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Ulster director of rugby Humphreys has crucial role when it comes to bringing in new talent

Niall Crozier

IT is worth noting the words of Ruaidhri Murphy, Ulster's latest recruit. The 26-year-old, who will be arriving at Ravenhill from the Brumbies in August, highlighted the part played by Ulster director of rugby, David Humphreys, in persuading him to enlist.

The in-coming loose-head concluded that Humphreys "has huge ambition and big aims for the team".

Murphy added: "That is exciting and I hope that I can play a part in bringing those aims to reality."

We have become accustomed to statements like that. In recent years, Ulster's world-class scrum-half, Ruan Pienaar, former Springboks captain Johann Muller and 2009 World Cup-winning All Blacks tight-head John Afoa in turn have pointed to the Humphreys Factor in persuading them that moving from south of the equator to Belfast was a good idea.

So while we may have become accustomed to such statements, hopefully that familiarity has not bred any contempt.

Do not lose sight of the fact that Humphreys goes to the negotiating table with four things weighing heavily in his favour.

Firstly, he is respected in world rugby as a player who performed on the pitch and who, since retiring, has been successful in transferring his spheres of influence to the recruitment/management arena.

Secondly, he is infectiously enthusiastic about Ulster past, present and, vitally, future.

Thirdly, he is able to identify a target and, having done that, he does his homework thoroughly to ensure that he is pursuing a player who is going to solve rather than create problems for him. Only then does he make his move.

Fourthly, when he sits down to talk to that player, he manages to make him see and believe that Humphreys regards him as a vital cog in the machine he is building.

His record as a recruiting sergeant is highly impressive. Not only has he signed players who contribute enormously on the pitch; those he has brought on board also have been huge influences for good on the training ground and away from rugby altogether.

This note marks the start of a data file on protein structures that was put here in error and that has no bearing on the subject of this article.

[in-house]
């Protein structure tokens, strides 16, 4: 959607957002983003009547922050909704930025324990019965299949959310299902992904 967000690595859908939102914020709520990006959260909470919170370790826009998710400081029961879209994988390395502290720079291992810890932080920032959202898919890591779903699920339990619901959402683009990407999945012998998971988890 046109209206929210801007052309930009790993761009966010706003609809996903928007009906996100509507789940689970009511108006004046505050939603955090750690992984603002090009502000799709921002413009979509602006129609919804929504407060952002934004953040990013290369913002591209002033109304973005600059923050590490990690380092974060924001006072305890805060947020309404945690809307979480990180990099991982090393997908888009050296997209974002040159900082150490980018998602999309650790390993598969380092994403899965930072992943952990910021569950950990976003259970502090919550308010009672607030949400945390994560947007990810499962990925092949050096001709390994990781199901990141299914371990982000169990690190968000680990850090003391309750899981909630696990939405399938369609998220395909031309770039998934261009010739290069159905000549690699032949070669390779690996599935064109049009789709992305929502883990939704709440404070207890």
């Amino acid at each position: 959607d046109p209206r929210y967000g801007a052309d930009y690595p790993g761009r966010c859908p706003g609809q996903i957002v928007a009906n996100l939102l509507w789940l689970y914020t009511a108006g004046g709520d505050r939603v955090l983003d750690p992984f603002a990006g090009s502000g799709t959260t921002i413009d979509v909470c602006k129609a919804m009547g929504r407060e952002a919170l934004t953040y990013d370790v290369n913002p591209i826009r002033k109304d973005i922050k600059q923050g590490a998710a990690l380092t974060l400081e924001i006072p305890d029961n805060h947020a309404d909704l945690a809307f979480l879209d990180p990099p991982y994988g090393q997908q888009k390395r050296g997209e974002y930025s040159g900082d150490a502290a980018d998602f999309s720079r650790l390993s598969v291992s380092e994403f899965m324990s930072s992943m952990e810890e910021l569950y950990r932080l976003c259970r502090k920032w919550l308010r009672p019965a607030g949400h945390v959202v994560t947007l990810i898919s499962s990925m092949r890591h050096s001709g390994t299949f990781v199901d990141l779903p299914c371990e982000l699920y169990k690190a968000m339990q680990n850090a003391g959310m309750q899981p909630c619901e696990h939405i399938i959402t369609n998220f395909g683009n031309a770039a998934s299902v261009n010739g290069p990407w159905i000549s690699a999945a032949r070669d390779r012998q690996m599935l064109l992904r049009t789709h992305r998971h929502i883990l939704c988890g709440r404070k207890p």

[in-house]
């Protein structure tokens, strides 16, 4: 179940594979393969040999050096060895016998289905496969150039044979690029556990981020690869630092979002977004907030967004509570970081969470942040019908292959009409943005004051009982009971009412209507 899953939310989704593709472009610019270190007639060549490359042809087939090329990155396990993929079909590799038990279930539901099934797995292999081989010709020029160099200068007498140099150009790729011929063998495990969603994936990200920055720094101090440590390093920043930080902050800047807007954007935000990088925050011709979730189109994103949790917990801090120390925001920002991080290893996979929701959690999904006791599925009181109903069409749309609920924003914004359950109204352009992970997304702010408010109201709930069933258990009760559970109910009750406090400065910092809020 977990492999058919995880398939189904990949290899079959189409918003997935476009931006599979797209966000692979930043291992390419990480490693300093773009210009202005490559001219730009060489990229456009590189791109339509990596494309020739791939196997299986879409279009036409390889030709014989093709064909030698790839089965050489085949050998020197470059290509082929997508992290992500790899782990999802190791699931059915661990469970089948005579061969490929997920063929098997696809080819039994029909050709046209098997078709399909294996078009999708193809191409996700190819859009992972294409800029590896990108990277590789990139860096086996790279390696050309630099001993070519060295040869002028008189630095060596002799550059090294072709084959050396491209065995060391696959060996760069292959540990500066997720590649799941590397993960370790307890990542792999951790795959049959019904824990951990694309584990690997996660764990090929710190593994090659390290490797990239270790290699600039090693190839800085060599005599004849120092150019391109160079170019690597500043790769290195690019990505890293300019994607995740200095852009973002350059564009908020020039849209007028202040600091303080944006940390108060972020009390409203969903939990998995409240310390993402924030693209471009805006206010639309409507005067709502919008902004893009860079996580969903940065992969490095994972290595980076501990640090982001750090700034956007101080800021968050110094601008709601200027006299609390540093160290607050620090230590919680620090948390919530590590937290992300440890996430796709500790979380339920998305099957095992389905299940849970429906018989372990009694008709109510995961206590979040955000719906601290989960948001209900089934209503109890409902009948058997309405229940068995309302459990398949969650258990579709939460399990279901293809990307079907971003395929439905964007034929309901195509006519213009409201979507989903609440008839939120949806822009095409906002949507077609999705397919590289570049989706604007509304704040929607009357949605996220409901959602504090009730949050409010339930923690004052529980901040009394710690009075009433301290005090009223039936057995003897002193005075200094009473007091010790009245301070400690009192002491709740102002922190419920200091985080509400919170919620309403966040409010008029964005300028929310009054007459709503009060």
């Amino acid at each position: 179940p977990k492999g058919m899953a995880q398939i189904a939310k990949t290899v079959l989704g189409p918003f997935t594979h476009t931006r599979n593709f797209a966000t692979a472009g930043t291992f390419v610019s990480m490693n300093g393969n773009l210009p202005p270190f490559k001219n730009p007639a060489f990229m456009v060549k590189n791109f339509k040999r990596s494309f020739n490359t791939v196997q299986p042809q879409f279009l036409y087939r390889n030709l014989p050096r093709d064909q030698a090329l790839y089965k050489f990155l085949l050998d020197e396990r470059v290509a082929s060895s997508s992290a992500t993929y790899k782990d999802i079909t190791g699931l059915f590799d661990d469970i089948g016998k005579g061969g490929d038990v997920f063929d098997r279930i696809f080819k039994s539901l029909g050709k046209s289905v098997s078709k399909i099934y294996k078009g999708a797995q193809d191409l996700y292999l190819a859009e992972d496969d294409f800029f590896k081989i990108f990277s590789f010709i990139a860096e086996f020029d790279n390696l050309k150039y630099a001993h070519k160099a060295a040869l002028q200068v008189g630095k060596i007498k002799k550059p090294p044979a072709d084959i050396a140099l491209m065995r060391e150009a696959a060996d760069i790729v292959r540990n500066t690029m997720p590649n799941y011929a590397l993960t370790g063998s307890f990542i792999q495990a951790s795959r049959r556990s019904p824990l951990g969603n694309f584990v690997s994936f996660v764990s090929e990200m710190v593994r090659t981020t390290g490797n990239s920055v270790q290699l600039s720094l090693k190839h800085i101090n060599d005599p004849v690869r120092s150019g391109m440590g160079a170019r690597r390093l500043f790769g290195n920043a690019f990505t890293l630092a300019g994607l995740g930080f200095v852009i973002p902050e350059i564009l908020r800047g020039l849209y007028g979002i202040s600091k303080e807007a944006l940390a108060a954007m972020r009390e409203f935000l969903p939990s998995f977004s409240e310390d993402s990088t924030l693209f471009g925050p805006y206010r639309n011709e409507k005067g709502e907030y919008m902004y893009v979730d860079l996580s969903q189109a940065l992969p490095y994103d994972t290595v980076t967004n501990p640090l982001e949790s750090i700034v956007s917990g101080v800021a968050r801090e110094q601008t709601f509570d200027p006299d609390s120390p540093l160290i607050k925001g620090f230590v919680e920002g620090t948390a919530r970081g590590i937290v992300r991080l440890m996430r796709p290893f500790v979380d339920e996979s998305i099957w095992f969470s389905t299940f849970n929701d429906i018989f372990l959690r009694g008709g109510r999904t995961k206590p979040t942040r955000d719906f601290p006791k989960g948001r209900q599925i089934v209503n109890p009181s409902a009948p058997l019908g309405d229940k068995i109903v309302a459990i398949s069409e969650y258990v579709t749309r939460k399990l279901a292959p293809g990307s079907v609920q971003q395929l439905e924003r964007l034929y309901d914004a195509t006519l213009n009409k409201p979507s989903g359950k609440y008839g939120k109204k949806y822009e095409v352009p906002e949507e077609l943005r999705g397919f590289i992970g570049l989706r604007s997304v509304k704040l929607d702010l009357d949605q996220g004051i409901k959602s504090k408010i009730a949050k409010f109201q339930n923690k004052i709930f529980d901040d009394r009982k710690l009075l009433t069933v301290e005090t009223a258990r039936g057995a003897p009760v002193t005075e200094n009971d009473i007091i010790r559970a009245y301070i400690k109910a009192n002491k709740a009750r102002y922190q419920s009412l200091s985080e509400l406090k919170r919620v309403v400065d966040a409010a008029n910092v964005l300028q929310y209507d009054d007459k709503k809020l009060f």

In other words, Humphreys has attracted generous givers, rather than greedy takers, in terms of their willingness to share their expertise and time with others in the squad and in the wider community.

In bringing Dubliner Murphy back to Ireland from Australia, Humphreys is right in step with the policy of having Irish players based in Ireland and protected by the IRFU's welfare and time-management programme rather than plying their trade elsewhere on an overseas club's terms.

Thus it is that on Humphreys' watch we have seen Tommy Bowe and Roger Wilson return to Belfast from Ospreys and Northampton Saints respectively, while in the past few weeks Sean O'Brien, Jamie Heaslip and Dave Kearney have extended their Leinster contracts, Paul O'Connell and Conor Murray have re-committed themselves to Munster and Rory Best has re-aligned himself with Ulster.

Thus, despite earlier fears of an exodus, Jonny Sexton is the only big-name player to have left Ireland, in his case to try his luck in France.

In addition to everything the IRFU have managed to do in persuading their best players to remain at home, Sexton's own experience seems to have played a part in the process, for the demands made of the former Leinster out-half appear to have persuaded any who may have been tempted to try the green fields of France not to bother. The other man's grass is not always as green as sometimes looks to be the case when viewed through the fence.

Here in Ireland we do not have any vast reserve of rugby players. The number of adults playing rugby in England is put at 172,000. In South Africa there are 118,000. In France, adult players number 116,000. In Ireland the figure is 28,000 – the same as New Zealand, who are world champions. In the circumstances, it is essential that we take good care of our small band of professionals.

So Ruaidhri Murphy has decided to return to Ireland. At Ulster he will be joining Irish-qualified South African Rob Herring and Australian Sean Doyle who is eligible for Ireland, too. Again, they are Humphreys' recruits.

Ulster and Ireland are beneficiaries of his ability to spot a player, sign him up and bring him through. Don't forget that this time next season, New Zealander Jared Payne will be playing for Ireland in the Six Nations.

When that happens, hopefully the gentlemen of Dublin will acknowledge just how good a job their man in the north is doing.

Belfast Telegraph

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